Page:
Posted in P6 SBI3U Biology

6 SBI3U Lesson Plans for Sept 18: Cancer Warrior

Scan through the questions, watch the videos, read the abstract in the link below and do some other research to answer the questions in your notes.

Cancer Warrior Questions

  • What is endostatin?
  • How does endostatin differ from other cancer drugs?
  • Where is Duane’s cancer located?
  • What problem was Dr. Folkman originally trying to solve?
  • What happened to the tumor cells on the thyroid gland in Folkman’s experiment?
  • What does angiogenesis mean?
  • Are there blood vessels in the cornea?
  • What happens when a tumor is added to a rabbit cornea?
  • What would an angiogenesis inhibitor do in the rabbit cornea with a tumor placed in it?
  • Was endostatin easy to isolate?
  • Why were the scientists looking for an angiogenesis inhibitor in cartilage?
  • How did Robert D’Amato arrive at thalidomide as a possible angiogenesis inhibitor?
  • What event caused Noel Bouck to totally shift the direction of her research?  Why might this be considered Divine Intervention (a nudge from God) as opposed to just a coincidence?
  • What significant things did Judah Folkman read about that she discovered?
  • What two treatments had Tim first tried for his myeloma?
  • How many years of animal studies were needed before human trials of endostatin began?
  • How many anti-angiogenic drugs in addition to endostatin were being tested when this documentary came out?
  • Why was Duane removed from the clinical trial?
  • What happened to him? – you’ll have to do some research beyond the video for this

Article Questions

Current Status and Study of Progress of Recombinant Human Endostatin in Cancer Treatment

  • According to the article on current studies with endostatin, what three factors doomed naturally produced endostatin as a treatment for cancer?
  • What did Chinese scientists do to solve these problems?
  • When was this modified form of endostatin approved as a drug?
  • What have they concluded about its effectiveness?
  • Is there still hope that endostatin can be an effective treatment for cancer?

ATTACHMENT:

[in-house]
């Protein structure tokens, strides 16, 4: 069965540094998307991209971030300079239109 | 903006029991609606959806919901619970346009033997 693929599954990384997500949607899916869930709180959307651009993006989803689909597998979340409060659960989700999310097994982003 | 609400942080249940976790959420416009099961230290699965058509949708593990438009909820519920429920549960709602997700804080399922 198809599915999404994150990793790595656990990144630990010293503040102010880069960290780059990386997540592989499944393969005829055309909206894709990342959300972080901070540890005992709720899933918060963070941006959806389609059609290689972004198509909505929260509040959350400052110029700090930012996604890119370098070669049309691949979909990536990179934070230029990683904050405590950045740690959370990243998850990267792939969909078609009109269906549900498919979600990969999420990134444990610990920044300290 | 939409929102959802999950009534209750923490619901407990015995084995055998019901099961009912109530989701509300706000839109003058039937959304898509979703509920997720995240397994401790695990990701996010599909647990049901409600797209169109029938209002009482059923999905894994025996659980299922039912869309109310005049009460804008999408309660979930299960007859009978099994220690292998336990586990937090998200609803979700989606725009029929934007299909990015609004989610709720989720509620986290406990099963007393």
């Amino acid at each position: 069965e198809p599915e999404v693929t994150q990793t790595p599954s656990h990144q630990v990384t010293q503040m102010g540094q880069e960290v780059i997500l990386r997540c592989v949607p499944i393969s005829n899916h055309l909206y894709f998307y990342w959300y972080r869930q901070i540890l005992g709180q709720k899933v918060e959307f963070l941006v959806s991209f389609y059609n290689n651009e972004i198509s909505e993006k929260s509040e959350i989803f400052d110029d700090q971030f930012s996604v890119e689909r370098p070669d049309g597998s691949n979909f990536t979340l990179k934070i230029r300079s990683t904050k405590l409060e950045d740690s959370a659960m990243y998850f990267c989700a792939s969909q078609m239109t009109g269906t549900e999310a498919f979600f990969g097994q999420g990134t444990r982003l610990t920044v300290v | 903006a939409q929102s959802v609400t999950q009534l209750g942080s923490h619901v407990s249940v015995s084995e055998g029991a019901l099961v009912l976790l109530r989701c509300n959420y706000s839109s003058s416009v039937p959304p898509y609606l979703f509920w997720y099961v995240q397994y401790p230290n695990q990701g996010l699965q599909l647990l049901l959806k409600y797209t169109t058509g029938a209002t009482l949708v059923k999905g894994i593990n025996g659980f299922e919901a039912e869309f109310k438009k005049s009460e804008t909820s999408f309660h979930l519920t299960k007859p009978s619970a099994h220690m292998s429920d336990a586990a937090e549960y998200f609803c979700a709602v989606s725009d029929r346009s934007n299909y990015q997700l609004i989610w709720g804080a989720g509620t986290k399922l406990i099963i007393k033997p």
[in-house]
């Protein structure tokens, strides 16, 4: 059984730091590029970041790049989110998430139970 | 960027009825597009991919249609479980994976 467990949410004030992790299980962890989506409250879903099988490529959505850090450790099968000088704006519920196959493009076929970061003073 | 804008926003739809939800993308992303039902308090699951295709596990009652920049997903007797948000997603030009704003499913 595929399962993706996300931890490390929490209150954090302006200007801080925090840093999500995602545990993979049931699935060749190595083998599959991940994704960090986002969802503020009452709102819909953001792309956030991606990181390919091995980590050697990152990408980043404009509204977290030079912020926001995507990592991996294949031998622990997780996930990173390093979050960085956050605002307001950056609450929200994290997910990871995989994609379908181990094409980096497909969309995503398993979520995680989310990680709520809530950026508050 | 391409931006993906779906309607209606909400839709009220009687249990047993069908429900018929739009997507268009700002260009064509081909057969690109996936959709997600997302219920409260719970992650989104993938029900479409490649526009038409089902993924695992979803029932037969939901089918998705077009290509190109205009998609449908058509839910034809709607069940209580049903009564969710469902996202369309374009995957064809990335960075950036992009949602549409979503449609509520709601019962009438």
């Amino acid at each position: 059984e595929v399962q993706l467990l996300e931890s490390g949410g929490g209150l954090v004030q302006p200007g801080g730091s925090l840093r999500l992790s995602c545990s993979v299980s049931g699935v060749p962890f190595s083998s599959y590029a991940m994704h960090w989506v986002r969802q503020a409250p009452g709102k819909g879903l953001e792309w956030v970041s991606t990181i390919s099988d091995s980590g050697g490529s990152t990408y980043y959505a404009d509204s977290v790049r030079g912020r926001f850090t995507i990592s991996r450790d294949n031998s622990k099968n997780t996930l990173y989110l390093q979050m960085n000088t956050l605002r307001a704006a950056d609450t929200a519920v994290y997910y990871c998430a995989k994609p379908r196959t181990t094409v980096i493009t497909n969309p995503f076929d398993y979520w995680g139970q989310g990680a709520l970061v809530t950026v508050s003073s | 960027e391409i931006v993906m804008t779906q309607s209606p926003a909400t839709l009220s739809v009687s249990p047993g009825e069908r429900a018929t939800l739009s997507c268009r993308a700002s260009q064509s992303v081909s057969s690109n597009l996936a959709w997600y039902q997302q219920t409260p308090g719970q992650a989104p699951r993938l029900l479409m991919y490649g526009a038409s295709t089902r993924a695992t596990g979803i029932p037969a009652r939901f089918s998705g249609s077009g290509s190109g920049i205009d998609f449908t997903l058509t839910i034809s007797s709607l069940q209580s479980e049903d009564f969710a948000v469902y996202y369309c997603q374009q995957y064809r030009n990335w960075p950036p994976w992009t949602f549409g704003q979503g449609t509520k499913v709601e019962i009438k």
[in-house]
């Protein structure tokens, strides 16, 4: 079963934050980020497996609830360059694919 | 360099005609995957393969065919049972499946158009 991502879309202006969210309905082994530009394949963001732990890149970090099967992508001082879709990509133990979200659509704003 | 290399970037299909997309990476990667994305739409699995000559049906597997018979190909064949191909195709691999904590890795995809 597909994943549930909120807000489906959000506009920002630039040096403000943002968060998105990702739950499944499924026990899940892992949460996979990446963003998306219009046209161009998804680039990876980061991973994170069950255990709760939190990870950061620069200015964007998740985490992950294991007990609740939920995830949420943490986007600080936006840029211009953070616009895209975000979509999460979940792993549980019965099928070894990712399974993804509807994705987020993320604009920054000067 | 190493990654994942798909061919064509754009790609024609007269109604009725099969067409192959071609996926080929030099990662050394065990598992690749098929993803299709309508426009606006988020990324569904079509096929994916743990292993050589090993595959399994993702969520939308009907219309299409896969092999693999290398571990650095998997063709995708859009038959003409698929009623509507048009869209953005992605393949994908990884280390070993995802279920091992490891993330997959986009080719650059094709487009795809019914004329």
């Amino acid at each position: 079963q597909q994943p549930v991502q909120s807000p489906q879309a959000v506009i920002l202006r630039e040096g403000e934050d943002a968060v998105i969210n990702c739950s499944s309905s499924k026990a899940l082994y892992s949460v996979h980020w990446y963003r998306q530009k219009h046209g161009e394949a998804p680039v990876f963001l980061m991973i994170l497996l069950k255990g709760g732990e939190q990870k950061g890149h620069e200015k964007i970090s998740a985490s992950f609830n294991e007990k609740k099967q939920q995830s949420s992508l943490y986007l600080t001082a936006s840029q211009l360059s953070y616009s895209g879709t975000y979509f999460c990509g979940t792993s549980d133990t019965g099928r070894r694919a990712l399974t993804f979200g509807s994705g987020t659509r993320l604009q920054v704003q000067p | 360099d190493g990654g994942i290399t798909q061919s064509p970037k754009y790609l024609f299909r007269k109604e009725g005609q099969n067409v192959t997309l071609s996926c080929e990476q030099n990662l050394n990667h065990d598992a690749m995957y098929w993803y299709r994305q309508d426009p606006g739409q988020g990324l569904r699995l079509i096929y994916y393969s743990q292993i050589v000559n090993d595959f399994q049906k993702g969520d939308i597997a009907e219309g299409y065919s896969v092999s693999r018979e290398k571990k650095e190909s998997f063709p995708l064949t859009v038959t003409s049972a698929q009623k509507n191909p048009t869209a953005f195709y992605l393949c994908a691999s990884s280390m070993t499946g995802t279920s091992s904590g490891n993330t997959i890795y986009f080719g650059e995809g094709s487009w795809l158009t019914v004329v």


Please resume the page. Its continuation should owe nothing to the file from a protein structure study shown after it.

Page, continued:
Posted in P6 SBI3U Biology

6 SBI3U Onion Cells Homework

  • Do a proper scientific drawing of some onion cells under the microscope.
  • Find the length and width of your onion cell for both your photo and your scientific drawing.
  • By how many percent was your drawing length too big or too small compared to the photo? (you’ll have to figure out how to find this percent error!)
  • Although onion cells only have 8 chromosomes, they have more DNA than we do!

Find all the errors in my drawing above. 🤔

Posted in P6 SBI3U Biology

6 SBI3U Rules for Scientific Drawing

The point of scientific drawing is generating a 2D model of what you are observing under the microscope. It is a visual observation of your data. Therefore drawing from memory is not as accurate nor precise as drawing bit by bit from the image under the scope or from a photo you took looking through the ocular lens.  You are to draw what you actually see, not what you think you remember.

  1. Draw the circle which represents the field of view in the upper left part of your page. Your page must be an unlined sheet of paper.
  2. Only use pencil for everything.
  3. Label only structures you can confidently identify.
  4. Put the title of the specimen centered and underlined above the FOV circle.
  5. Put the magnification in brackets in the bottom-right just outside of the field of view.